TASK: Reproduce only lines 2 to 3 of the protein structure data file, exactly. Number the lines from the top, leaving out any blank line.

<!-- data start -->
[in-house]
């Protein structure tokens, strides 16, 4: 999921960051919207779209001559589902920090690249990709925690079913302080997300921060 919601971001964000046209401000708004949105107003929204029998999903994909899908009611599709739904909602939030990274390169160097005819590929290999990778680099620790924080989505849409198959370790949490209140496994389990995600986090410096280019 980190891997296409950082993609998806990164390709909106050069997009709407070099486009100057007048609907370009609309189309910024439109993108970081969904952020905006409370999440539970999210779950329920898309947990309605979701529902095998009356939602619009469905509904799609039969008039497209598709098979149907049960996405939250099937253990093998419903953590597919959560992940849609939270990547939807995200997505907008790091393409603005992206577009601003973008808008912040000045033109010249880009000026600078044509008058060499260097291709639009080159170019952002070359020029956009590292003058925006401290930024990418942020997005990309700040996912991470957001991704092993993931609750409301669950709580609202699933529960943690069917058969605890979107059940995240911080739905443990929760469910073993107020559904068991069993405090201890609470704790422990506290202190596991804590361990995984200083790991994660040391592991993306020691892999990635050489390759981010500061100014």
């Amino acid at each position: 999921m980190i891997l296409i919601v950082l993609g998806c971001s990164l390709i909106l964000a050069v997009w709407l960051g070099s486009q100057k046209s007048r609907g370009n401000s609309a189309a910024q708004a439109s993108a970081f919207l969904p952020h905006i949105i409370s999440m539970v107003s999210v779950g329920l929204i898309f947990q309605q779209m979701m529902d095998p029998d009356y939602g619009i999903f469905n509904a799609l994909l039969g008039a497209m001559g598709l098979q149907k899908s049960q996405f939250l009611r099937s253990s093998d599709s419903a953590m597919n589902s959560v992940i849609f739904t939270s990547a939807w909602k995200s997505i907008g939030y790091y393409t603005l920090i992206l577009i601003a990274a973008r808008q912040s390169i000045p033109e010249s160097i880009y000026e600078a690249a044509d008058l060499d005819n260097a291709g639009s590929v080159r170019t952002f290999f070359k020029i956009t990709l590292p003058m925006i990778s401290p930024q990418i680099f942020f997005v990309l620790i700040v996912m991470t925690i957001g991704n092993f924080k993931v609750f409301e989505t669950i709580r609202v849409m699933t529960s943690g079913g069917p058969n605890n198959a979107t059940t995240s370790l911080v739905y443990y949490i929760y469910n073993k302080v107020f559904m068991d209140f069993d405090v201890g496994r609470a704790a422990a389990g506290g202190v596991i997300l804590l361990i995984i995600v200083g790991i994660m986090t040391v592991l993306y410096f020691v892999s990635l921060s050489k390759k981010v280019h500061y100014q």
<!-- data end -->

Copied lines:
């Protein structure tokens, strides 16, 4: 999921960051919207779209001559589902920090690249990709925690079913302080997300921060 919601971001964000046209401000708004949105107003929204029998999903994909899908009611599709739904909602939030990274390169160097005819590929290999990778680099620790924080989505849409198959370790949490209140496994389990995600986090410096280019 980190891997296409950082993609998806990164390709909106050069997009709407070099486009100057007048609907370009609309189309910024439109993108970081969904952020905006409370999440539970999210779950329920898309947990309605979701529902095998009356939602619009469905509904799609039969008039497209598709098979149907049960996405939250099937253990093998419903953590597919959560992940849609939270990547939807995200997505907008790091393409603005992206577009601003973008808008912040000045033109010249880009000026600078044509008058060499260097291709639009080159170019952002070359020029956009590292003058925006401290930024990418942020997005990309700040996912991470957001991704092993993931609750409301669950709580609202699933529960943690069917058969605890979107059940995240911080739905443990929760469910073993107020559904068991069993405090201890609470704790422990506290202190596991804590361990995984200083790991994660040391592991993306020691892999990635050489390759981010500061100014």
């Amino acid at each position: 999921m980190i891997l296409i919601v950082l993609g998806c971001s990164l390709i909106l964000a050069v997009w709407l960051g070099s486009q100057k046209s007048r609907g370009n401000s609309a189309a910024q708004a439109s993108a970081f919207l969904p952020h905006i949105i409370s999440m539970v107003s999210v779950g329920l929204i898309f947990q309605q779209m979701m529902d095998p029998d009356y939602g619009i999903f469905n509904a799609l994909l039969g008039a497209m001559g598709l098979q149907k899908s049960q996405f939250l009611r099937s253990s093998d599709s419903a953590m597919n589902s959560v992940i849609f739904t939270s990547a939807w909602k995200s997505i907008g939030y790091y393409t603005l920090i992206l577009i601003a990274a973008r808008q912040s390169i000045p033109e010249s160097i880009y000026e600078a690249a044509d008058l060499d005819n260097a291709g639009s590929v080159r170019t952002f290999f070359k020029i956009t990709l590292p003058m925006i990778s401290p930024q990418i680099f942020f997005v990309l620790i700040v996912m991470t925690i957001g991704n092993f924080k993931v609750f409301e989505t669950i709580r609202v849409m699933t529960s943690g079913g069917p058969n605890n198959a979107t059940t995240s370790l911080v739905y443990y949490i929760y469910n073993k302080v107020f559904m068991d209140f069993d405090v201890g496994r609470a704790a422990a389990g506290g202190v596991i997300l804590l361990i995984i995600v200083g790991i994660m986090t040391v592991l993306y410096f020691v892999s990635l921060s050489k390759k981010v280019h500061y100014q």